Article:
The Securities and Exchange Commission’s plan to require advisors to get third-party audits will be costly for advisors and their clients and could have unintended consequences, says Norm Champ, the former head of the agency’s Division of Investment Management.
In a Sunday op-ed in The Wall Street Journal, Champ, who’s now a lecturer on investment management law at Harvard Law School, said the SEC’s plan to boost the frequency of advisor exams by requiring advisors to pay for third-party examiners sounds “sensible,” but the “unintended consequences need to be examined.”
Champ notes the “disastrous results” when the agency turned over its “gatekeeper” powers involving credit rating agencies and proxy voting to third parties.
Before the agency moves ahead with a third-party exam rule, Champ says, it should “reallocate its own resources and improve its productivity,” namely by shifting some of the 200 examiners devoted to broker-dealer exams to advisor exams.
Putting the burden on advisors to receive a third-party exam “turns a blind eye to the SEC’s failure to use its own resources efficiently,” Champ says. "The SEC’s exam program has about 450 examiners for investment-management firms and completes about 1,100 exams a year. That is about two exams per person a year. Shouldn’t the SEC address its own productivity before it imposes a costly burden on advisors?”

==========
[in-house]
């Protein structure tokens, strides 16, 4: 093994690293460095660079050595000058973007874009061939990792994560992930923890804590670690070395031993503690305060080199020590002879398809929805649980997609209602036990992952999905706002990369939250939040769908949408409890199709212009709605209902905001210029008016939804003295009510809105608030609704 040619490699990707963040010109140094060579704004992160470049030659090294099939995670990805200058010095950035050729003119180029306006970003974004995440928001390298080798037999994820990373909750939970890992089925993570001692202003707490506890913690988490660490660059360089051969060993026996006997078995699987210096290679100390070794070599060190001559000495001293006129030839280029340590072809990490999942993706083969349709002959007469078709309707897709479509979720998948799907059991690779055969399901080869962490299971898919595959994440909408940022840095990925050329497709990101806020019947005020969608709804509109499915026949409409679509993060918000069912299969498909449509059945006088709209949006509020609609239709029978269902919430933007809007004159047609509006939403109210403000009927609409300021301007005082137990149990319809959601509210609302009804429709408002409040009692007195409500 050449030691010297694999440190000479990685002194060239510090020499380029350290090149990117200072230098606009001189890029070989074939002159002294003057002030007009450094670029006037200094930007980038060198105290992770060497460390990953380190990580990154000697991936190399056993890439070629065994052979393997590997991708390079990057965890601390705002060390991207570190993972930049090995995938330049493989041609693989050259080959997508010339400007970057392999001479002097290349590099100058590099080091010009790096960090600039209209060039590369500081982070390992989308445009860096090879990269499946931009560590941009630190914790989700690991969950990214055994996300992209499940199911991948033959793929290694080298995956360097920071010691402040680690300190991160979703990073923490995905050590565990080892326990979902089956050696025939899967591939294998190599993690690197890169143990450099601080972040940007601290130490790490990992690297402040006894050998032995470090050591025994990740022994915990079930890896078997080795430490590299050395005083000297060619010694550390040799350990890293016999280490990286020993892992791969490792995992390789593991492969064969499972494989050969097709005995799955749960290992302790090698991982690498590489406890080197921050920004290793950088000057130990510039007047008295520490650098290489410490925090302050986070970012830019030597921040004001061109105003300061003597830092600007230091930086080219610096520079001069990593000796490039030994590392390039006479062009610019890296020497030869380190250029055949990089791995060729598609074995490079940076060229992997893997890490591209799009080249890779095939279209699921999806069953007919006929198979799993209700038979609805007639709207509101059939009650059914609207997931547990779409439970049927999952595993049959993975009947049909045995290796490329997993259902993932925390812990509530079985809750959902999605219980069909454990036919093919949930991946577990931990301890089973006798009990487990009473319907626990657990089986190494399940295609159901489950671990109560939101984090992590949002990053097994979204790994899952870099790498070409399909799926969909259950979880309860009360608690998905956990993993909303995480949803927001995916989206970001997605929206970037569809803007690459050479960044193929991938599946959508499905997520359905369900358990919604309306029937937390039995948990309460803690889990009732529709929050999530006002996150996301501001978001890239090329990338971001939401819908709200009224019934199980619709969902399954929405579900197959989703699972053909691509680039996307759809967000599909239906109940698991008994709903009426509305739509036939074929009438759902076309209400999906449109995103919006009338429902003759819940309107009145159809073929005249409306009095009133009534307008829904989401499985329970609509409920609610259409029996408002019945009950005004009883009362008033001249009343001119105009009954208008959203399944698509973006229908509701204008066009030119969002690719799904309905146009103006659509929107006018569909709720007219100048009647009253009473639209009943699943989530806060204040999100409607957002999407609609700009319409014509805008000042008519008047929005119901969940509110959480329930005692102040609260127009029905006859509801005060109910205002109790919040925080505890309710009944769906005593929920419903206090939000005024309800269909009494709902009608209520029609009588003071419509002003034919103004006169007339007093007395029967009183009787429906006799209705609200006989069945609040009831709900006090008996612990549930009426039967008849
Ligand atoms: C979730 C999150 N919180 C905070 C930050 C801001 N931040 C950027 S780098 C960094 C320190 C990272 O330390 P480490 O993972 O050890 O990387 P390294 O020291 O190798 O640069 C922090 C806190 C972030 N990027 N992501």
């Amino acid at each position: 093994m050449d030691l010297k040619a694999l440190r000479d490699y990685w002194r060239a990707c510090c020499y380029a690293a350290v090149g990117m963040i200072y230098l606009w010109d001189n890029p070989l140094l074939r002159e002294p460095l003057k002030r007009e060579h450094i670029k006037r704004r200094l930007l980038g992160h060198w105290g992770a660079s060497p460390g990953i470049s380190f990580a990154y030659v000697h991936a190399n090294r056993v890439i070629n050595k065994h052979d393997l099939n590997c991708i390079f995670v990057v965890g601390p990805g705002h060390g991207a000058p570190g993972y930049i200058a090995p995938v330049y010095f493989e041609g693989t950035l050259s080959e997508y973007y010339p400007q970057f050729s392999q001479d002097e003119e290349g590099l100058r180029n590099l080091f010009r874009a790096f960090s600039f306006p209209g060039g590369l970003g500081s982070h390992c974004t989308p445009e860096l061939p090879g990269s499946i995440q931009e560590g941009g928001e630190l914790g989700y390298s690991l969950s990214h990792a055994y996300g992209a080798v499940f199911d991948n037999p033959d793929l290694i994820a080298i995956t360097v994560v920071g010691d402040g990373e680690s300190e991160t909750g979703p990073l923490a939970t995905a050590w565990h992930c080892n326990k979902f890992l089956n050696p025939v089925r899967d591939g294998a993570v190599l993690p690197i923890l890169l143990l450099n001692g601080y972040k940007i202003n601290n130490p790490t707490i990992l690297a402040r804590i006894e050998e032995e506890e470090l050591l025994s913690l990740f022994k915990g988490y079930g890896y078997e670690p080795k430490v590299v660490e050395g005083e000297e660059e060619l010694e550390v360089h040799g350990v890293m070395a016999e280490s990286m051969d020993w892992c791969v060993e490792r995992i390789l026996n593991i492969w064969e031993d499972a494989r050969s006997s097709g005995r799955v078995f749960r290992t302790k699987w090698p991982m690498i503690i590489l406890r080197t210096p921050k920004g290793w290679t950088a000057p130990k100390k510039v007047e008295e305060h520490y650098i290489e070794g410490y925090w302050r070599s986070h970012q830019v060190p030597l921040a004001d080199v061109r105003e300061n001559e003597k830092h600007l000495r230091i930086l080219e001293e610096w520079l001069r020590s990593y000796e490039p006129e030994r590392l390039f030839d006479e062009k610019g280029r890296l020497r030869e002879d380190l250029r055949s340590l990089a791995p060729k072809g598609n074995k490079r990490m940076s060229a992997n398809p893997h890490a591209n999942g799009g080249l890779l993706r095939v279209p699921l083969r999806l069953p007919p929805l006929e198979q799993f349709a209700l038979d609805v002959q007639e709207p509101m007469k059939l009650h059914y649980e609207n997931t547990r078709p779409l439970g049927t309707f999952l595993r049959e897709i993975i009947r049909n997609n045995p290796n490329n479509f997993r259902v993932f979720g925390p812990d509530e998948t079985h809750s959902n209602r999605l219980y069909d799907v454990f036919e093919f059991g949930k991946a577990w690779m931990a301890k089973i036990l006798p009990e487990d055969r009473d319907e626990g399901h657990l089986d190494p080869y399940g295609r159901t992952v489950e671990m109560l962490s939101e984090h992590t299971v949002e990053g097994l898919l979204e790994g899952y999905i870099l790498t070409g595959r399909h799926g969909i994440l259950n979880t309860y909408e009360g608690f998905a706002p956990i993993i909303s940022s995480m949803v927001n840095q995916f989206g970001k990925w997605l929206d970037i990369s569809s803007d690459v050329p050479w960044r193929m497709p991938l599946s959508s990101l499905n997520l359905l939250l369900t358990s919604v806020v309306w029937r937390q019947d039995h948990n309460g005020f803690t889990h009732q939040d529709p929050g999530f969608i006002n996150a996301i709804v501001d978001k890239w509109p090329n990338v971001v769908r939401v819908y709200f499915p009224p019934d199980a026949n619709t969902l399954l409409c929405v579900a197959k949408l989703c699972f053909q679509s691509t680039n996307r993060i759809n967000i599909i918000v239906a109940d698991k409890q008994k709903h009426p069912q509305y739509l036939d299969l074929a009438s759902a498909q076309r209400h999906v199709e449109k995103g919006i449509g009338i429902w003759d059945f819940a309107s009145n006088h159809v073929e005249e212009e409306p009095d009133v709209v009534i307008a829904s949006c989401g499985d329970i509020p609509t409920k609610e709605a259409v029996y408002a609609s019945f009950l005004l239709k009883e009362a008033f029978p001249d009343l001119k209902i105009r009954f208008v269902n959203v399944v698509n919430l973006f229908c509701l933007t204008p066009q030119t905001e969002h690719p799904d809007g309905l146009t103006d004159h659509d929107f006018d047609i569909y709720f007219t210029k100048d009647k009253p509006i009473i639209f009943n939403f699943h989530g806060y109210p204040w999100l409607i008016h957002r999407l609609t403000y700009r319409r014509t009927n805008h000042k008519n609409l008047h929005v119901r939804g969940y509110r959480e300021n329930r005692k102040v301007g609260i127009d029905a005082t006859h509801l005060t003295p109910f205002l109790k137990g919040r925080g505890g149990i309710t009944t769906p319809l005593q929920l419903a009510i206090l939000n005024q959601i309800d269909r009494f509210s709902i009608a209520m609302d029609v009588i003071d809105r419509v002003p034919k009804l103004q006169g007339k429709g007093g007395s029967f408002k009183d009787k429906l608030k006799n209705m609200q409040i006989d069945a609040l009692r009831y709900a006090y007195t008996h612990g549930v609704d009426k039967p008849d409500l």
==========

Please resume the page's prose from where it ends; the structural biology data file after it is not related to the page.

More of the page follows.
The Financial Industry Regulatory Authority examines around 40% of all broker-dealer firms each year, Champ notes. “If the failure to examine enough investment managers is a critical problem, why doesn’t the SEC reassign its broker-dealer examiners to begin conducting examinations of investment managers?”
David Tittsworth, the former president and CEO of the Investment Adviser Association in Washington, told SEC Chairwoman Mary Jo White as well as the SEC commissioners in June that the SEC should reallocate existing resources in order to examine more advisors.
The SEC’s third-party audit exam would supplement current SEC exams but not replace them.
Meanwhile, the SEC told the Office of Management and Budget in its recently filed regulatory agenda that its uniform fiduciary rule for brokers and advisors — called the Personalized Investment Advice Standard of Conduct — is still a long way off, and won’t be ready until next October.